Daily Reflection May 12th, 2020

Daily Reflection May 12th, 2020

MAY 12 Saint Epiphanius, Bishop of Cyprus


St. Clement of Alexandria tells of a horrible custom among the barbarians. He says that when they capture their enemy, they tie him alive to the corpse of a dead man and leave them bound together so that the living and dead rot together. If only it could be said: “Thank God that this barbarian custom is past!” In essence it has not passed, but reigns today in full force. Everyone who ties their living spirit to flesh deadened by barbarian passions is the same as the one who ties a living man to a corpse and leaves them both to decay (St. Nikolai Velimirovich, Prologue from Ochrid)

Fr John’s Reflection

After these things Jesus walked in Galilee; for He did not want to walk in Judea, because the Jews sought to kill Him. Now the Jews’ Feast of Tabernacles was at hand. His brothers therefore said to Him, “Depart from here and go into Judea, that Your disciples also may see the works that You are doing. For no one does anything in secret while he himself seeks to be known openly. If You do these things, show Yourself to the world.” For even His brothers did not believe in Him. Then Jesus said to them, “My time has not yet come, but your time is always ready. The world cannot hate you, but it hates Me because I testify of it that its works are evil. You go up to this feast. I am not yet going up to this feast, for My time has not yet fully come.” When He had said these things to them, He remained in Galilee. But when His brothers had gone up, then He also went up to the feast, not openly, but as it were in secret. Then the Jews sought Him at the feast, and said, “Where is He?” And there was much complaining among the people concerning Him. Some said, “He is good”; others said, “No, on the contrary, He deceives the people.” However, no one spoke openly of Him for fear of the Jews. (John 7:1-13)

The Feast of Tabernacles was a very important feast for the Jews of those days. It was an eight-day festival commemorating the wandering of the Jews in the wilderness of Sinai, when they lived in tents (also known as tabernacles). Today’s passage from the Gospel of St. John takes us to the beginning of that festival in the last year of the Lord’s sojourn on this earth. Two things stand out in the narrative as we ponder it. First, the challenges by His “brothers” (really step-brothers, sons of Joseph, or cousins) to His ministry. They ridicule Him for not doing things openly, “for even His brothers did not believe in Him.” Secondly, related to the first, is the controversy that He creates with His presence and the wonders He works in the midst of the people. There “was much complaining” among the people, who couldn’t decide if He was good or a deceiver.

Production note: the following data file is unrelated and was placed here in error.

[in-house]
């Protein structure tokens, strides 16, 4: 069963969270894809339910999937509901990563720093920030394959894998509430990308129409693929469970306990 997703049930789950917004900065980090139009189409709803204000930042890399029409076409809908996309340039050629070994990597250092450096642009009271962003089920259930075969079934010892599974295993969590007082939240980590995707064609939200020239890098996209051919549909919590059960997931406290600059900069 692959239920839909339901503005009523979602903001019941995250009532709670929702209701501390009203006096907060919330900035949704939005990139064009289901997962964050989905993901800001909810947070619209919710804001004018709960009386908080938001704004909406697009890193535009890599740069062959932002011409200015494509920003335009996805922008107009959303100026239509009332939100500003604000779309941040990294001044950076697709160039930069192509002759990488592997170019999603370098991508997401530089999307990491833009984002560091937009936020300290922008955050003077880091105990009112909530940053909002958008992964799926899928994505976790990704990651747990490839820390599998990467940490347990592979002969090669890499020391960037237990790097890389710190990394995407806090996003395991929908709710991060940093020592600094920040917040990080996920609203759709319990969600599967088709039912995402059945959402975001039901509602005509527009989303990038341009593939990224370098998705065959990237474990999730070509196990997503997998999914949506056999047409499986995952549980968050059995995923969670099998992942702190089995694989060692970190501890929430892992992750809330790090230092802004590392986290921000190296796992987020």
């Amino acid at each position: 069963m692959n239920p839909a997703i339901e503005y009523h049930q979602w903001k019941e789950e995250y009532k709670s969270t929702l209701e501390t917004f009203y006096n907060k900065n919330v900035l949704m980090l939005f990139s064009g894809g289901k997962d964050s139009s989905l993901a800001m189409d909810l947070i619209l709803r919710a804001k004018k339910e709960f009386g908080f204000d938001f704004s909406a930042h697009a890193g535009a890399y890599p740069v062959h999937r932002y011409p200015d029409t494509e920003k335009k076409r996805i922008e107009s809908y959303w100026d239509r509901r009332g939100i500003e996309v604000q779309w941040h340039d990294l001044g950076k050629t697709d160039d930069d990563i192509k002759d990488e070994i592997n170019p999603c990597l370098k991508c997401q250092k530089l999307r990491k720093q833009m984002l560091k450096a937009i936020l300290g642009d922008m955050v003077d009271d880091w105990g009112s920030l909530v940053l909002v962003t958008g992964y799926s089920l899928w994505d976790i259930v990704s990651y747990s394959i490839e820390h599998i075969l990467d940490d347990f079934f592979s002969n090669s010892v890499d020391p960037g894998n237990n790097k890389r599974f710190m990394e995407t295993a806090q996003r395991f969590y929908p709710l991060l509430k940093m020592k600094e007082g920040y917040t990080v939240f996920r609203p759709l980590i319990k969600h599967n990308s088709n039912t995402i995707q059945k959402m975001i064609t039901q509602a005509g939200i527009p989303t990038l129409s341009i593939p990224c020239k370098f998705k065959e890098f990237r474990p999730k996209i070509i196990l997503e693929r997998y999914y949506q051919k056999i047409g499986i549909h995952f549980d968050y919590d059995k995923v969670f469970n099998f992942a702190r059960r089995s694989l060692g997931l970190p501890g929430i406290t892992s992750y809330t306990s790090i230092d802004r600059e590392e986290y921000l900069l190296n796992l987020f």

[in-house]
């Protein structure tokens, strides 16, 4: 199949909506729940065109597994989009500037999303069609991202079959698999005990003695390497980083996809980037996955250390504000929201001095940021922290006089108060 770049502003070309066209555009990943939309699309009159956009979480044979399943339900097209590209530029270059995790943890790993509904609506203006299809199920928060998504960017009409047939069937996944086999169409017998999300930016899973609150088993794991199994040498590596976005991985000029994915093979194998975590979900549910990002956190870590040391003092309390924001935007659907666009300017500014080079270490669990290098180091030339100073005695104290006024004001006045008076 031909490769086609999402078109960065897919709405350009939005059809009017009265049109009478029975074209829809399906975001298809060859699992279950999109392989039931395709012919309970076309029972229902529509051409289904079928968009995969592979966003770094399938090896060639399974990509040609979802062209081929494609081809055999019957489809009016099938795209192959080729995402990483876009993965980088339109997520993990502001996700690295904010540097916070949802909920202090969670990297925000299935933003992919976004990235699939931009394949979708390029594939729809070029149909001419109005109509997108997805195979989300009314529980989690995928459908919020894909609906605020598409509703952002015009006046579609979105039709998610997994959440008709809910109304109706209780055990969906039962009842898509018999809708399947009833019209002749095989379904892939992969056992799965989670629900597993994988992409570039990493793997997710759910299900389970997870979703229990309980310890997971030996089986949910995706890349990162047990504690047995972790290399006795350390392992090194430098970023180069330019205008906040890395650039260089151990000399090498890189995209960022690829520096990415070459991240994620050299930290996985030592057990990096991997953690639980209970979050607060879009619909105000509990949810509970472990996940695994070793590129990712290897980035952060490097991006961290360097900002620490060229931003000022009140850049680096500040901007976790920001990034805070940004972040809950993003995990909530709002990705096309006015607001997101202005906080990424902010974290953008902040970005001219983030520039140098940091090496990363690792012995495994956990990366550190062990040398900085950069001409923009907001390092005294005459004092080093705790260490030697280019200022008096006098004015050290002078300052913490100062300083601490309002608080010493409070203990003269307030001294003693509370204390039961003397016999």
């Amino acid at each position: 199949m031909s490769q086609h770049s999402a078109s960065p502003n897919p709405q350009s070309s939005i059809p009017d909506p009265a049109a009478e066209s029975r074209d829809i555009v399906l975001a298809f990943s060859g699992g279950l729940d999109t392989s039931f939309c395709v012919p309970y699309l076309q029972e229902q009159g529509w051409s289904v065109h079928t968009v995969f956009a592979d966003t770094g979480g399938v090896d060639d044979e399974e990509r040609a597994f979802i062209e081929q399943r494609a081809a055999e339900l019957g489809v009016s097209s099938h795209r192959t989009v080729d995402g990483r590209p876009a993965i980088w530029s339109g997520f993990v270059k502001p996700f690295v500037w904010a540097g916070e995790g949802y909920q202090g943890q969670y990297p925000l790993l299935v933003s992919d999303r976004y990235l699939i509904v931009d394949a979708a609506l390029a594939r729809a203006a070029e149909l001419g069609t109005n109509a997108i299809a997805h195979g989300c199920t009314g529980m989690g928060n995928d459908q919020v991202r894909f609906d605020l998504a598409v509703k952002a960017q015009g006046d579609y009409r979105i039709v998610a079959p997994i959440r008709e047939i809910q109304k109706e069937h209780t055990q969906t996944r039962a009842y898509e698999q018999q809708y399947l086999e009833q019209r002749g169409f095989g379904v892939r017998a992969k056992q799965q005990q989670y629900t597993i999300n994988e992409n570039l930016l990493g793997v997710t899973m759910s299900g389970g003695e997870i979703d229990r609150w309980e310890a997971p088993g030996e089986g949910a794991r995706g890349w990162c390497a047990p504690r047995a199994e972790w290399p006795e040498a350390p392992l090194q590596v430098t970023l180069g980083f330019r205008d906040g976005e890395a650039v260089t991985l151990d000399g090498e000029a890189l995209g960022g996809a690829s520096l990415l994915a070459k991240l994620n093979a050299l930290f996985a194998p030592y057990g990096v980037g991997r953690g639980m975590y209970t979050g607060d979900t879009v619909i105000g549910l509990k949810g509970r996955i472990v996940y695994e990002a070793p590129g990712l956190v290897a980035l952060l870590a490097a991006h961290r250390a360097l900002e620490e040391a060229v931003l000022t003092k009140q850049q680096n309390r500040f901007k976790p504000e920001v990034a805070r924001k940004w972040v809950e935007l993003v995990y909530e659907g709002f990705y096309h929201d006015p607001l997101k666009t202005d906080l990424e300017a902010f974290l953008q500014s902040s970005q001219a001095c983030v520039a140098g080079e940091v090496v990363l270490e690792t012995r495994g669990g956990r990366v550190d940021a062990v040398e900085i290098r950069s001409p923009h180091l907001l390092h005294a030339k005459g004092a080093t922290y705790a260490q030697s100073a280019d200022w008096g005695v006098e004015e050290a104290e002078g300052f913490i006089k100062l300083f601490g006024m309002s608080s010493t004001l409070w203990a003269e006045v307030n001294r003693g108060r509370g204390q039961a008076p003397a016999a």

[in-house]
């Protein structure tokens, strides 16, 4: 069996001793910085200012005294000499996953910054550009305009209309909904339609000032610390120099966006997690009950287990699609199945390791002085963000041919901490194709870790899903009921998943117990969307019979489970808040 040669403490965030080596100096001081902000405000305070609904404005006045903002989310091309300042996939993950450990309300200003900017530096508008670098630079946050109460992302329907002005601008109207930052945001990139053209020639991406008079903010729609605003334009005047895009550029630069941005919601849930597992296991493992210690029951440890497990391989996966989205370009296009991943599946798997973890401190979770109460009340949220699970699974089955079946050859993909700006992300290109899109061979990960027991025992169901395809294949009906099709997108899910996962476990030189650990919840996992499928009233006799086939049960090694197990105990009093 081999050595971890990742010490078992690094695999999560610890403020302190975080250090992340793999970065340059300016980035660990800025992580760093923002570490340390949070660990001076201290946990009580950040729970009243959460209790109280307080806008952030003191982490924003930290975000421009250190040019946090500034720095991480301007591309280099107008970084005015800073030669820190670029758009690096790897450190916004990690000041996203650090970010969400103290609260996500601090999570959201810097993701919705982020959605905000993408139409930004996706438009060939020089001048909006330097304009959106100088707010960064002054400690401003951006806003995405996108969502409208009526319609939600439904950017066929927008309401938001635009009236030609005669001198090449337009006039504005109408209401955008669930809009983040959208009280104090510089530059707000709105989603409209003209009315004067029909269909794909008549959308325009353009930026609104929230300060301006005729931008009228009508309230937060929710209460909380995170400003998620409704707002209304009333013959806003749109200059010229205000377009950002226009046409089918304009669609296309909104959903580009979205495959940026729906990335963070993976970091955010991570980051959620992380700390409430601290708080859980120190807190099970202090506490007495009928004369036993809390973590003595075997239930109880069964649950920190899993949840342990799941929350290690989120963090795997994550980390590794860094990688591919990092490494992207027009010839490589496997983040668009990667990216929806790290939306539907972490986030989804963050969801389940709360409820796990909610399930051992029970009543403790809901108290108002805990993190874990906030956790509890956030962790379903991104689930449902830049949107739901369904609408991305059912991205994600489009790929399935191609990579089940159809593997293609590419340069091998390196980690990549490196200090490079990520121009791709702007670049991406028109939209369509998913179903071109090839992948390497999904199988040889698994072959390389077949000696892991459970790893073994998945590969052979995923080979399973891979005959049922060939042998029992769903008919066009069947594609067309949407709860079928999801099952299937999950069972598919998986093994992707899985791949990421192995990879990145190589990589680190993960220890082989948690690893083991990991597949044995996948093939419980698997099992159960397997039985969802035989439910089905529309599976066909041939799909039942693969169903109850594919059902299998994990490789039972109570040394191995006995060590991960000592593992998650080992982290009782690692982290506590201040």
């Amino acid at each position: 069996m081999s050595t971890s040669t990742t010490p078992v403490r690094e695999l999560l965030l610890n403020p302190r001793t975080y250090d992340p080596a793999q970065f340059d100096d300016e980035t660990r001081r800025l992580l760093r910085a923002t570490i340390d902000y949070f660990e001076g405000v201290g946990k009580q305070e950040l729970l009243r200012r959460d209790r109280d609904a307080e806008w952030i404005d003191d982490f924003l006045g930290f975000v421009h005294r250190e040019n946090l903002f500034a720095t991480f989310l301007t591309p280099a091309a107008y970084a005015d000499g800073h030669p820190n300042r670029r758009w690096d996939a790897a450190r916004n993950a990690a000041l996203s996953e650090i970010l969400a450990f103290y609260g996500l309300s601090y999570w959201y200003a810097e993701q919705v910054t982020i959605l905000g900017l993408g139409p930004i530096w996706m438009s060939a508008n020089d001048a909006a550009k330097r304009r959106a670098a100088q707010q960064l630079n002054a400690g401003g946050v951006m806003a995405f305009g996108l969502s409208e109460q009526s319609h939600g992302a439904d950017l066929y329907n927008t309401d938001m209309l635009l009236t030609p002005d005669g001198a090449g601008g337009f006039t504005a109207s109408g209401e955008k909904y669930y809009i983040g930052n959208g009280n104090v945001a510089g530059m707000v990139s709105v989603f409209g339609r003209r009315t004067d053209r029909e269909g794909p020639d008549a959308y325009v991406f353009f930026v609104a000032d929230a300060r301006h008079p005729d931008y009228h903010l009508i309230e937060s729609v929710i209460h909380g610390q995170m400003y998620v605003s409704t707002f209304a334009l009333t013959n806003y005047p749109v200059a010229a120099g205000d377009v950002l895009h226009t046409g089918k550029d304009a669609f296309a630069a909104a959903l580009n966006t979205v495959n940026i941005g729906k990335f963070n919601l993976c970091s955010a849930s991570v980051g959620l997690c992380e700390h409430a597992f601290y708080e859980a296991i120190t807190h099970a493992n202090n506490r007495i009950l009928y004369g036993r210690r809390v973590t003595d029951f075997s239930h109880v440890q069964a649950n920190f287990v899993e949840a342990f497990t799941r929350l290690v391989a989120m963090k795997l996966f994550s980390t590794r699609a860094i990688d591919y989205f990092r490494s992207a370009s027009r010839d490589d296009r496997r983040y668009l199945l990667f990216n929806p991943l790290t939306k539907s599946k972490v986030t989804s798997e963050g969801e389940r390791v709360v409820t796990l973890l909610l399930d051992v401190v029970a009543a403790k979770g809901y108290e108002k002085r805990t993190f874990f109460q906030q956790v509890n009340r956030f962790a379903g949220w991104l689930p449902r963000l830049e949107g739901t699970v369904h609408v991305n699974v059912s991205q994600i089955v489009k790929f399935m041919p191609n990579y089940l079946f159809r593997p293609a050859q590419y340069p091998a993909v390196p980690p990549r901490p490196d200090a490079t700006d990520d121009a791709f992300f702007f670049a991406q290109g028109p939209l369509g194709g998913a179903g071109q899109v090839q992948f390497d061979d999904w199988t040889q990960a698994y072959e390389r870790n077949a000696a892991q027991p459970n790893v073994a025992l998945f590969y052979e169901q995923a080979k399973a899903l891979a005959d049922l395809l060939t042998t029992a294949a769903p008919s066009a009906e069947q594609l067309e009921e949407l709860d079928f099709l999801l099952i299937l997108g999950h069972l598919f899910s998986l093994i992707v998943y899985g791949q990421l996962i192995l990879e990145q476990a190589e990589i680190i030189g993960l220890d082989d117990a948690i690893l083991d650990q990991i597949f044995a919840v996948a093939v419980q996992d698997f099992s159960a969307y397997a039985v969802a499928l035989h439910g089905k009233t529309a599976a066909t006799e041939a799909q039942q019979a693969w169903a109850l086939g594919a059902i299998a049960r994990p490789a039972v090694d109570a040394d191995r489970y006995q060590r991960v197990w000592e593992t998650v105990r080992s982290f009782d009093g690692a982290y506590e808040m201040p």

If we are honest, don’t we find ourselves in much the same predicament? It can be so tempting to demand that the Lord “show Himself openly,” in a way that is crystal clear to the whole world. Instead, we are called to be like those the Lord blessed to Thomas: “Blessed are those who do not see, yet believe.” The shroud of clouds around the work of the Lord is understandable. True faith is planted and nourished deep in the soul and while eyes and touch can lead to faith, they prove nothing. True faith comes only through the effort to see with the eyes of our hearts and not the eyes in our heads. The fact of the matter is that the Lord could “appear openly” right this second and many would refuse to believe, just like those days. His brothers (family) didn’t necessarily believe in Him. What makes us think the family of believers today would be any different?

Finally, don’t we all, at least sometimes, find ourselves tempted with the same doubts and concerns that were present “among the people?” We complain, even if only in our hearts, when the Lord has not been exactly what we want Him to be. We can’t decide if He is a “good” God or a deceiver when His work in my life is different from my own desires — or worse — is a true cross that He asks us to carry. No one spoke openly about the Lord because they were afraid of the rulers. We are not so far from that fear ourselves. We’re not as different as we think. Christ is Risen!